The Old Guard Dig Deep
Every season the likes of Lampard, Terry, Drogba are written off at the earliest attempt. Yet every time they seem to write themselves back in, and in memorable style. Claims about who is the true boss can be swept aside, bossing the game on the pitch is what won the tie tonight and made us the only English side in the quarter finals of the Champions League. Average goalkeepers in the red half of North London should take note.
The tie started in a fashion reminiscent of the first leg in Naples, Chelsea seemingly exposed at every attack from the Italians. Although the first chance of the game was a Daniel Sturridge volley that forced Morgan De Sanctis into a smart save, the flowing attacks of Marek Hamsik, Edison Cavani and Ezequiel Lavezzi looked as if a Napoli goal was inevitable. All three forced Petr Cech into smart saves but he could only watch as squared ball from Christian Maggio fell to Cavani who squandered the chance. It was a lucky escape. It was nice to experience some European luck, though.
Despite all this, the mood changed on the 29th minute. The ‘mood’ of Drogba is often discussed as a game changer, just ask Rafa Benitez. Not that he’ll be around The Bridge anytime soon, we pray. A great in swinging ball from Ramires was met by a powerful diving header from the Ivorian leaving De Sanctis with absolutely no chance. ‘Game on’ has never been so aptly applied.
From the restart, the game, and more importantly Chelsea, found balance. Sturridge’s glancing header went wide of the post and David Luiz’s driven cross was well defended by Paolo Cannavaro who could have easily put the ball in his own net.
The second half started with John Terry bringing back memories of the 4-2 win over Barcelona in 2005. Charging onto the head of a Lampard corner, his header found the bottom corner of the Napoli net. In a winning position and going through, a solid defensive display was the priority.
It wasn’t meant to be. The Shed once again got the Xavi feeling as Gokhan Inler controlled a headed Terry clearance just outside the box and smashed a low drive past a static Cech . The curse of away goals had struck, again.
Back to square one. Torres came on for Sturridge and Chelsea restarted the game with the drive and urgency that was missing under AVB, di Matteo appeared to have installed a sense of pride back into the side and it seemed a matter of time until the fight shown was rewarded. Ivanovic stung the palms of De Sanctis and Drogba forced him into a great save after a sharp spin.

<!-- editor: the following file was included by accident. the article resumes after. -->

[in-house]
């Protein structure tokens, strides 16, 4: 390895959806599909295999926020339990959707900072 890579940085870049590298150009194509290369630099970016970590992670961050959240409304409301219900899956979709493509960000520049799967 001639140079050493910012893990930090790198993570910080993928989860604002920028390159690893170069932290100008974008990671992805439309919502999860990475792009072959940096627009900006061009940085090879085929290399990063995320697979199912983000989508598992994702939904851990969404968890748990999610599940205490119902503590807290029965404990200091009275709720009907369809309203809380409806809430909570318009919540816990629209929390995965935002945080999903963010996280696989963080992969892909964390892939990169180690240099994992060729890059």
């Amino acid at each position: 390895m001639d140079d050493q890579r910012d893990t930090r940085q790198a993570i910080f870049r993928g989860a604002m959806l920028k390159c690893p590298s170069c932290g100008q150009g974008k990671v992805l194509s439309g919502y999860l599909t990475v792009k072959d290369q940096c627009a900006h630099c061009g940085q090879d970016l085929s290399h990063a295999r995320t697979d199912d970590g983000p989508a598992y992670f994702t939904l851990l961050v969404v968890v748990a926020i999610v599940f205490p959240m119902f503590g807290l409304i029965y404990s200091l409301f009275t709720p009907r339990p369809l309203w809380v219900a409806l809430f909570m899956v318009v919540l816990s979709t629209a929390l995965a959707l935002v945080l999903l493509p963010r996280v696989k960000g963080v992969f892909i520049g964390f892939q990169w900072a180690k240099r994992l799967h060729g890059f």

The reward came from one of Rafa Benitez’s masterful signings during his reign at Liverpool. An Ivanovic header was needlessly handled by the now Napoli player Andrea Dossena and Frank Lampard stepped up to hammer home. There was never any doubt.
Lampard should have been presented with another opportunity from the spot in the last minute but as with Italian sides we encounter in the CL, pulling Drogba to the ground is perfectly fine. The use of officials behind goals will forever be lost on me.
Extra time began with Terry and Mata replaced by Malouda and Boswinga shortly into the first half. Torres gambled on a Drogba punt which bounced over a hapless De Sanctis who had charged out of his box but the tight angle meant he could only find the side netting.
As the end of the first half drew near, Drogba was once again involved as he battled between two Napoli players producing a smart turn and cut back to a waiting Ivanovic on the penalty spot. His swept finish crashed into the roof of the net and the comeback was complete. If his two goals at Anfield were priceless in 2009 then that goal is to a value not even invented yet.
An amazing night at The Bridge was summed up in di Matteo’s celebrations after the game. Grabbing every player and celebrating as a team showed we were far from the broken side portrayed by many, in fact we were united. The season is far from over and inspiring performances like that can be the catalyst for recovery. Leicester and City await, legs may be drained but spirit will not. KTBFFH.